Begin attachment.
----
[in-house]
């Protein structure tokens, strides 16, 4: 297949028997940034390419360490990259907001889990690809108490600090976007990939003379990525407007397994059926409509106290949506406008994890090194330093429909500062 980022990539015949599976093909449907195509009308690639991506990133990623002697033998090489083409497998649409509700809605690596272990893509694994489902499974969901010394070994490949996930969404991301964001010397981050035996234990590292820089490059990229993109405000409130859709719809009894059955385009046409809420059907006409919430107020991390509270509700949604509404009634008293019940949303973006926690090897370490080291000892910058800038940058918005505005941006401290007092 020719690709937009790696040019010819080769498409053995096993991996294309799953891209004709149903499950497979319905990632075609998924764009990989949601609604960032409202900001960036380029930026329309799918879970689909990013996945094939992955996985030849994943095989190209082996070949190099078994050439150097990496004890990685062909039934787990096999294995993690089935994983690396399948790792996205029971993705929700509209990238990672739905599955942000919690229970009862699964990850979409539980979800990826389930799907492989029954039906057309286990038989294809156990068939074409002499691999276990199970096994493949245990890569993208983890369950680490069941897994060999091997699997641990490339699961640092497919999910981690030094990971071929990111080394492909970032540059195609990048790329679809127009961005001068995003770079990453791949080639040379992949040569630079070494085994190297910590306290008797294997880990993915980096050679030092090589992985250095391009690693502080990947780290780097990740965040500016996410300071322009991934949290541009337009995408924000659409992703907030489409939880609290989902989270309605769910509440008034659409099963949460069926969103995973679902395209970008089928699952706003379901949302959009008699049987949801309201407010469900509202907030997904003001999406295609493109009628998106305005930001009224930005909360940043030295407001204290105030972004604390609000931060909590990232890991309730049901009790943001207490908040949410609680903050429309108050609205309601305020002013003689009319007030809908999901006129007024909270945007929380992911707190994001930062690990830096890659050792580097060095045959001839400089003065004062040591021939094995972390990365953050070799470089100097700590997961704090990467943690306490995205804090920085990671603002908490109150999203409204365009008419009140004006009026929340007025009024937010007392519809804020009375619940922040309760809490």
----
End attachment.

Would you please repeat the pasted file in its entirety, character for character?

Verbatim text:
[in-house]
């Protein structure tokens, strides 16, 4: 297949028997940034390419360490990259907001889990690809108490600090976007990939003379990525407007397994059926409509106290949506406008994890090194330093429909500062 980022990539015949599976093909449907195509009308690639991506990133990623002697033998090489083409497998649409509700809605690596272990893509694994489902499974969901010394070994490949996930969404991301964001010397981050035996234990590292820089490059990229993109405000409130859709719809009894059955385009046409809420059907006409919430107020991390509270509700949604509404009634008293019940949303973006926690090897370490080291000892910058800038940058918005505005941006401290007092 020719690709937009790696040019010819080769498409053995096993991996294309799953891209004709149903499950497979319905990632075609998924764009990989949601609604960032409202900001960036380029930026329309799918879970689909990013996945094939992955996985030849994943095989190209082996070949190099078994050439150097990496004890990685062909039934787990096999294995993690089935994983690396399948790792996205029971993705929700509209990238990672739905599955942000919690229970009862699964990850979409539980979800990826389930799907492989029954039906057309286990038989294809156990068939074409002499691999276990199970096994493949245990890569993208983890369950680490069941897994060999091997699997641990490339699961640092497919999910981690030094990971071929990111080394492909970032540059195609990048790329679809127009961005001068995003770079990453791949080639040379992949040569630079070494085994190297910590306290008797294997880990993915980096050679030092090589992985250095391009690693502080990947780290780097990740965040500016996410300071322009991934949290541009337009995408924000659409992703907030489409939880609290989902989270309605769910509440008034659409099963949460069926969103995973679902395209970008089928699952706003379901949302959009008699049987949801309201407010469900509202907030997904003001999406295609493109009628998106305005930001009224930005909360940043030295407001204290105030972004604390609000931060909590990232890991309730049901009790943001207490908040949410609680903050429309108050609205309601305020002013003689009319007030809908999901006129007024909270945007929380992911707190994001930062690990830096890659050792580097060095045959001839400089003065004062040591021939094995972390990365953050070799470089100097700590997961704090990467943690306490995205804090920085990671603002908490109150999203409204365009008419009140004006009026929340007025009024937010007392519809804020009375619940922040309760809490």